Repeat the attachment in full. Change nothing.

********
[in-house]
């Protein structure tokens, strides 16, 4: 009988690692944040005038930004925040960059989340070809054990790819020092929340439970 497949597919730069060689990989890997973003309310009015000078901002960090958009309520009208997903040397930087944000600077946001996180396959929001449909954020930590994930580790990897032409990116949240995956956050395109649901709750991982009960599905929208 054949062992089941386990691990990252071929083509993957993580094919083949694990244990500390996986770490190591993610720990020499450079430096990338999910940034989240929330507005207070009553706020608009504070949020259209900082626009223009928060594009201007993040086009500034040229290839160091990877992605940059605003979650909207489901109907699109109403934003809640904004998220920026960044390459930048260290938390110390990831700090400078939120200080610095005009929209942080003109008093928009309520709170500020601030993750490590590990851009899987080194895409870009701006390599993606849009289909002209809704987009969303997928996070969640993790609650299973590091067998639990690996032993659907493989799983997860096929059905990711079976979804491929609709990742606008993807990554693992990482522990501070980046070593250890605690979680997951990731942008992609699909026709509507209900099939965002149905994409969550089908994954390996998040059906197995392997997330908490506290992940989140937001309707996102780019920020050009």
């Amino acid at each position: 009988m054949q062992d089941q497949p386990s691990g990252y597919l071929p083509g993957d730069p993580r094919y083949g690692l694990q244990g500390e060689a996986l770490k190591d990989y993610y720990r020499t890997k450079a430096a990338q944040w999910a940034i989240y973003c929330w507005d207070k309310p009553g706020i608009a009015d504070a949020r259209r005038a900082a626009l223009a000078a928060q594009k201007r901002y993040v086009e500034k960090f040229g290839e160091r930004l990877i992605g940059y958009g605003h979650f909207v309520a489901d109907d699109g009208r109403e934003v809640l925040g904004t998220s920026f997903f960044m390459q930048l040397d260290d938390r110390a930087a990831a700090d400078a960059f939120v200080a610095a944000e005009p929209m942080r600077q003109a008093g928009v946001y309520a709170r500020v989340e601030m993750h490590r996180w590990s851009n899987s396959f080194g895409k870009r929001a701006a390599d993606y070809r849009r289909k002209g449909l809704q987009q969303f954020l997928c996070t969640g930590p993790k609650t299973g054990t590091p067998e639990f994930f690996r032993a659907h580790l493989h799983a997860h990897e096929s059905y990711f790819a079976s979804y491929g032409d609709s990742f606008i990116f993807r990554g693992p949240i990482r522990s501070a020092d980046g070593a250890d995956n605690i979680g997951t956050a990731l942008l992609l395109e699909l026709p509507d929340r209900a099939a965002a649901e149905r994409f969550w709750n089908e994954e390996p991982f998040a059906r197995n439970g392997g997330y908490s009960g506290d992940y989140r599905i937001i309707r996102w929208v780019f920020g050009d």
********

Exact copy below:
[in-house]
């Protein structure tokens, strides 16, 4: 009988690692944040005038930004925040960059989340070809054990790819020092929340439970 497949597919730069060689990989890997973003309310009015000078901002960090958009309520009208997903040397930087944000600077946001996180396959929001449909954020930590994930580790990897032409990116949240995956956050395109649901709750991982009960599905929208 054949062992089941386990691990990252071929083509993957993580094919083949694990244990500390996986770490190591993610720990020499450079430096990338999910940034989240929330507005207070009553706020608009504070949020259209900082626009223009928060594009201007993040086009500034040229290839160091990877992605940059605003979650909207489901109907699109109403934003809640904004998220920026960044390459930048260290938390110390990831700090400078939120200080610095005009929209942080003109008093928009309520709170500020601030993750490590590990851009899987080194895409870009701006390599993606849009289909002209809704987009969303997928996070969640993790609650299973590091067998639990690996032993659907493989799983997860096929059905990711079976979804491929609709990742606008993807990554693992990482522990501070980046070593250890605690979680997951990731942008992609699909026709509507209900099939965002149905994409969550089908994954390996998040059906197995392997997330908490506290992940989140937001309707996102780019920020050009």
């Amino acid at each position: 009988m054949q062992d089941q497949p386990s691990g990252y597919l071929p083509g993957d730069p993580r094919y083949g690692l694990q244990g500390e060689a996986l770490k190591d990989y993610y720990r020499t890997k450079a430096a990338q944040w999910a940034i989240y973003c929330w507005d207070k309310p009553g706020i608009a009015d504070a949020r259209r005038a900082a626009l223009a000078a928060q594009k201007r901002y993040v086009e500034k960090f040229g290839e160091r930004l990877i992605g940059y958009g605003h979650f909207v309520a489901d109907d699109g009208r109403e934003v809640l925040g904004t998220s920026f997903f960044m390459q930048l040397d260290d938390r110390a930087a990831a700090d400078a960059f939120v200080a610095a944000e005009p929209m942080r600077q003109a008093g928009v946001y309520a709170r500020v989340e601030m993750h490590r996180w590990s851009n899987s396959f080194g895409k870009r929001a701006a390599d993606y070809r849009r289909k002209g449909l809704q987009q969303f954020l997928c996070t969640g930590p993790k609650t299973g054990t590091p067998e639990f994930f690996r032993a659907h580790l493989h799983a997860h990897e096929s059905y990711f790819a079976s979804y491929g032409d609709s990742f606008i990116f993807r990554g693992p949240i990482r522990s501070a020092d980046g070593a250890d995956n605690i979680g997951t956050a990731l942008l992609l395109e699909l026709p509507d929340r209900a099939a965002a649901e149905r994409f969550w709750n089908e994954e390996p991982f998040a059906r197995n439970g392997g997330y908490s009960g506290d992940y989140r599905i937001i309707r996102w929208v780019f920020g050009d």